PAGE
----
Breast hamartoma: A clinicopathologic analysis of 27 cases and a literature review


Sevim Y., KOCAAY A. F. , Eker T., CELASİN H., Karabork A., Erden E., ...More

Clinics, vol.69, no.8, pp.515-523, 2014 (Peer-Reviewed Journal) identifier identifier identifier

  • Publication Type: Article / Article
  • Volume: 69 Issue: 8
  • Publication Date: 2014
  • Doi Number: 10.6061/clinics/2014(08)03
  • Journal Name: Clinics
  • Journal Indexes: Science Citation Index Expanded, Scopus
  • Page Numbers: pp.515-523
  • Keywords: Breast, Hamartoma, Carcinoma, OF-THE-LITERATURE, INVASIVE DUCTAL CARCINOMA, MYOID MUSCULAR HAMARTOMA, LARGE MAMMARY HAMARTOMA, IN-SITU, GLANDS, TISSUE

Abstract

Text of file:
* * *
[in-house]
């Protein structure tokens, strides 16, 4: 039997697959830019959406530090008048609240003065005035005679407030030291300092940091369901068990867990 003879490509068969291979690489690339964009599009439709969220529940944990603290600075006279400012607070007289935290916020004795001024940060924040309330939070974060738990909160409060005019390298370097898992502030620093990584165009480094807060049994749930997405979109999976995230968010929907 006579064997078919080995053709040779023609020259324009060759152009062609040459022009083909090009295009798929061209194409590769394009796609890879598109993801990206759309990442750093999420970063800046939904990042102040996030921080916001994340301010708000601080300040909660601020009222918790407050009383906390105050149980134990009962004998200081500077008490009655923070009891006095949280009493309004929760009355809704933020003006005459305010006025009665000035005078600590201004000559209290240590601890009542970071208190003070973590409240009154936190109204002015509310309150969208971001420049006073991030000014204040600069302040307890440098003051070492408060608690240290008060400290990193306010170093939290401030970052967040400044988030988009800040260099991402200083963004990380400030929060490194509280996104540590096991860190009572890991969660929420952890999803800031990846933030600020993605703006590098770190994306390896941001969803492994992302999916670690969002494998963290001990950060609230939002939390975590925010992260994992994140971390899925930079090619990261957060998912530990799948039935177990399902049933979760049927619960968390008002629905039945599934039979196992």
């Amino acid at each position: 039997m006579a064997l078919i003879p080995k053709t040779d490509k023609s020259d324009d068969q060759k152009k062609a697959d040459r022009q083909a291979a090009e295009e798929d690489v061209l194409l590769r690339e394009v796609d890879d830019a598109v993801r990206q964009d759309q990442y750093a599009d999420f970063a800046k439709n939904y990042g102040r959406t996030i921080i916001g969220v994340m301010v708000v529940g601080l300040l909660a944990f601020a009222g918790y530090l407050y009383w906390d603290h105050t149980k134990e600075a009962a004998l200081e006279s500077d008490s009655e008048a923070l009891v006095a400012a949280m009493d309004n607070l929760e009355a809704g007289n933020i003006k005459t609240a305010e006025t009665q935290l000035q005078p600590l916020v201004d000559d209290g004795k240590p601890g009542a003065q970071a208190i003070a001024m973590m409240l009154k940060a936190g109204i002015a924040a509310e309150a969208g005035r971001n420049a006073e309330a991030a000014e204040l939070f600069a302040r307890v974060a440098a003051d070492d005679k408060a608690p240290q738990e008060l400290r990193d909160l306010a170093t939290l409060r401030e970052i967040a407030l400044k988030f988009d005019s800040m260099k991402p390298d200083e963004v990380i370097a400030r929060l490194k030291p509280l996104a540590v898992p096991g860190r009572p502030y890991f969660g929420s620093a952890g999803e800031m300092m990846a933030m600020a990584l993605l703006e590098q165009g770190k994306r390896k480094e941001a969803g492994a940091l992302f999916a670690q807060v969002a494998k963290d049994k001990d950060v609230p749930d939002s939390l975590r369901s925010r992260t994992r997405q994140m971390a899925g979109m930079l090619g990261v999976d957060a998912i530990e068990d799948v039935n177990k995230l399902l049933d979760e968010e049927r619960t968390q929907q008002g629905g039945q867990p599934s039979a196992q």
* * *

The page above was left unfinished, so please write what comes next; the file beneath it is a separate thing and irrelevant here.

OBJECTIVES: Breast hamartoma is an uncommon breast tumor that accounts for approximately 4.8% of all benign breast masses. The pathogenesis is still poorly understood and breast hamartoma is not a well-known disorder, so its diagnosis is underestimated by clinicians and pathologists. This study was designed to present our experience with breast hamartoma, along with a literature review. METHOD: We reviewed the demographic data, pathologic analyses and imaging and results of patients diagnosed with breast hamartoma between December 2003 and September 2013. RESULTS: In total, 27 cases of breast hamartoma operated in the Ankara University Medicine Faculty's Department of General Surgery were included in the study. All patients were female and the mean age was 41.8 ± 10.8 years. The mean tumor size was 3.9 ± 2.7 cm. Breast ultrasound was performed on all patients before surgery. The most common additional lesion was epithelial hyperplasia (22.2%). Furthermore, lobular carcinoma in situ was identified in one case and invasive ductal carcinoma was observed in another case. Immunohistochemical staining revealed myoid hamartoma in one case (3.7%). CONCLUSION: Breast hamartomas are rare benign lesions that may be underdiagnosed because of the categorization of hamartomas as fibroadenomas by pathologists. Pathologic examinations can show variability from one case to another. Thus, the true incidence may be higher than the literature indicates. © 2014 CLINICS.